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Instead of letting principals freely set student fees as they have in the past, the East Baton Rouge Parish School Board on Thursday set a few, broad districtwide fees, but also specified that schools don’t have to charge any fees at all.

The new fee policy also sets additional charges for students taking certain elective courses. School officials are developing a master list of what fees will fall under which categories, a list they plan to post online in the coming weeks.

Gwynn Shamlin, general counsel for the school system, said that with the current school year well under way, the new policy won’t affect many students until the 2020-21 school year starts next August, leaving time to tinker with the policy.

“This policy is actually subject to revision at any time,” he said.

The School Board voted 7-0 Thursday in favor of the policy. Board members Tramelle Howard and Dadrius Lanus were absent.

Former School Board member and now state Rep. Pat Smith is the author of Act 240, the new law approved in June by the Legislature that prompted the student fee proposal. The new law mandates that by Dec. 1 all Louisiana public school districts post their student fees on their district websites, complete with information on what the fees will be used for as well as “the amount or authorized range for each” fee. These fees need to be consistent across all schools in a district.

The new law also requires that student fee policies establish a hardship waiver for families with financial difficulties. The law lists a variety of ways students' families can qualify for the waivers, including receiving food stamps.

Shamlin said he and Smith, who had several questions about the new policy but was not present at Thursday's meeting, have spoken and that Smith did not offer any subsequent objections.

Board member Dawn Collins, however, worried that schools that don’t charge fees now for certain things might feel compelled to do so. Shamlin said he’ll add language to make that clear.

“This is a maximum recommended fee and not a required fee,” he said.

Smith has said the law is the result of a phone call she received in 2016 from a mother who said she couldn’t enroll her child in a public school without paying $100, which she couldn’t afford because she’d just lost her job. Smith authored a series of resolutions that prompted the Louisiana Department of Education to conduct multiple surveys of public and private schools about the fees they charge to students.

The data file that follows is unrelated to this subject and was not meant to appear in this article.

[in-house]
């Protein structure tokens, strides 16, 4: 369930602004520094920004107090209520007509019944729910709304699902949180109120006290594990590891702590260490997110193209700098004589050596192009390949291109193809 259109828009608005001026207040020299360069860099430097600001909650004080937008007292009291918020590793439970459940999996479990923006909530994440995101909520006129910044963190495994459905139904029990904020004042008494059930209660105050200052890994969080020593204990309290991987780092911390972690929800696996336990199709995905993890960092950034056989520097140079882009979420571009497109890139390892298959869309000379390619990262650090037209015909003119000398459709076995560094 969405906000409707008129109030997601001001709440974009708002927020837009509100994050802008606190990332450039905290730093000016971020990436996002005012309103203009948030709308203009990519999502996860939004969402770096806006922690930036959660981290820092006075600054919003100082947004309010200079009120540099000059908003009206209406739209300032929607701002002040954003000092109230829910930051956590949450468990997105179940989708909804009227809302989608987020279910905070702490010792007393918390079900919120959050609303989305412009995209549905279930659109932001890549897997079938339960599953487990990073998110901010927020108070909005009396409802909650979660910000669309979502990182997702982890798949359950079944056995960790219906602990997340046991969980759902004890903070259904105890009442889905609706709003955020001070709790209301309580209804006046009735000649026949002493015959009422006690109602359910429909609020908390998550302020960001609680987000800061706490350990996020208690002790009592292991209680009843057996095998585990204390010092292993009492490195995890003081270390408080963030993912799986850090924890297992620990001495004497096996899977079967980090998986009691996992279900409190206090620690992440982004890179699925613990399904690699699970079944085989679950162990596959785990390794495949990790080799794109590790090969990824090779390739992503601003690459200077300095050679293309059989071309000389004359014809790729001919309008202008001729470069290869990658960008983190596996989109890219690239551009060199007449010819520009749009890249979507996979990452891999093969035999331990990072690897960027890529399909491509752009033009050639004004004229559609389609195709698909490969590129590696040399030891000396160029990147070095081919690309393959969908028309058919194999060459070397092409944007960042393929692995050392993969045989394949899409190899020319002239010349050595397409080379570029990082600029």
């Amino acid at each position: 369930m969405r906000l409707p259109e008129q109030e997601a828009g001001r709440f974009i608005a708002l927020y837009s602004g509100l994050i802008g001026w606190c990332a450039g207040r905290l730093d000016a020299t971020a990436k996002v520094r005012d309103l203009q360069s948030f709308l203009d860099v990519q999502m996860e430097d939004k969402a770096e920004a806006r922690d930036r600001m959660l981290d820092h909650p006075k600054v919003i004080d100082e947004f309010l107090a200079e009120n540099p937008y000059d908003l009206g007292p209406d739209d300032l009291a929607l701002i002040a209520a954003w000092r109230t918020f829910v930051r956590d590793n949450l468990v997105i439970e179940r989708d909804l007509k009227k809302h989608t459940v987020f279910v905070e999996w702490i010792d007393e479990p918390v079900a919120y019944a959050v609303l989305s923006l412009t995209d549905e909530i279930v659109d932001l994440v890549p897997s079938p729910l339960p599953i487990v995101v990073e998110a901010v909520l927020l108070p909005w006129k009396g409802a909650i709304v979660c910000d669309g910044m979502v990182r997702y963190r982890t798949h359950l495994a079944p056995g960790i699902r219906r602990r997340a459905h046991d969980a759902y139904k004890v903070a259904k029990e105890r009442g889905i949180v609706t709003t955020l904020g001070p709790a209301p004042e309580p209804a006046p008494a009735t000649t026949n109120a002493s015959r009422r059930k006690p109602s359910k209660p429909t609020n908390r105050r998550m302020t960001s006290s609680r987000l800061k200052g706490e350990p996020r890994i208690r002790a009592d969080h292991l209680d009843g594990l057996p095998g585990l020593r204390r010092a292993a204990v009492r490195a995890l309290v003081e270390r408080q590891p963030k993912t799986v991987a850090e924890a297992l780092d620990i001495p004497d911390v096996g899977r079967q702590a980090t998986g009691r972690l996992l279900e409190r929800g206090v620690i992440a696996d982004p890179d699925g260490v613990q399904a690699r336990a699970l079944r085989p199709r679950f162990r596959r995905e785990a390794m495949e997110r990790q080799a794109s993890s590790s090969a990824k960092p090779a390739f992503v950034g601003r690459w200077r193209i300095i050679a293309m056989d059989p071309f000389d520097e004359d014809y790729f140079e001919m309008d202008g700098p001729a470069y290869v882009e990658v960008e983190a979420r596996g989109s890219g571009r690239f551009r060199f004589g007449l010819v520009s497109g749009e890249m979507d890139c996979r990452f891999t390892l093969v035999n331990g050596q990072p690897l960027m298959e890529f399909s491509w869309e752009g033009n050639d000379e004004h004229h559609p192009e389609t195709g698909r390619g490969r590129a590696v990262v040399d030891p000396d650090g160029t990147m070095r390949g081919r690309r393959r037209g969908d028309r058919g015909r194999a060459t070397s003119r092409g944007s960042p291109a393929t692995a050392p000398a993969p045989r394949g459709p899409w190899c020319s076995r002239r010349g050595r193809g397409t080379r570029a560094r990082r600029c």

These surveys found that about a dozen school districts and schools imposed fees altogether totaling nearly $3 million in 2016. Fees were charged for school supplies, registration, lockers, parking, ID badges, coursework and extracurricular activities. And charges ranged from $10 to $300 per student.

In September, the state agency released guidance to help school boards develop student fee policies that comply with Act 240. State officials are to report to the Legislature by Dec. 31 on how the implementation of the law is going.

The new law does not prohibit school fundraisers or set restrictions on their other sources of revenue.

East Baton Rouge’s proposal calls for three broad categories of mandatory fees: logistical, technical and enrichment. The total student tab would vary by type of school: $35 for elementary schools, $90 for middle schools and $145 for high schools.

In addition, students taking elective courses could be charged fees ranging from $10 to $70 depending on the course.

The East Baton Rouge Parish school system set up a committee of 12 principals to help it come up with recommendations.

Associate Superintendent Ben Necaise said the plan is to have a one-page form that parents can fill out at the start of the school year on which they check off ways they might be exempt. He also said there would also be a catch-all clause allowing families to cite extenuating circumstances if they don't meet the other listed exemptions.

Board member Connie Bernard suggested simplifying the process by giving automatic exemptions to families the school system already knows qualify based on information in its student database.

Belinda Davis, a parent of three public schoolchildren and a board watcher, was not satisfied. She said she doesn’t think public schools should charge such fees at all, but if they are then they should go to great lengths to make sure families know they might be exempt.

She also worried that some families that have little money wouldn’t be exempt the way the policy is currently written.

“A single mother who earns $2,000 a month, she would not qualify for this hardship waiver,” Davis said.

Email Charles Lussier at and follow him on Twitter, @Charles_Lussier.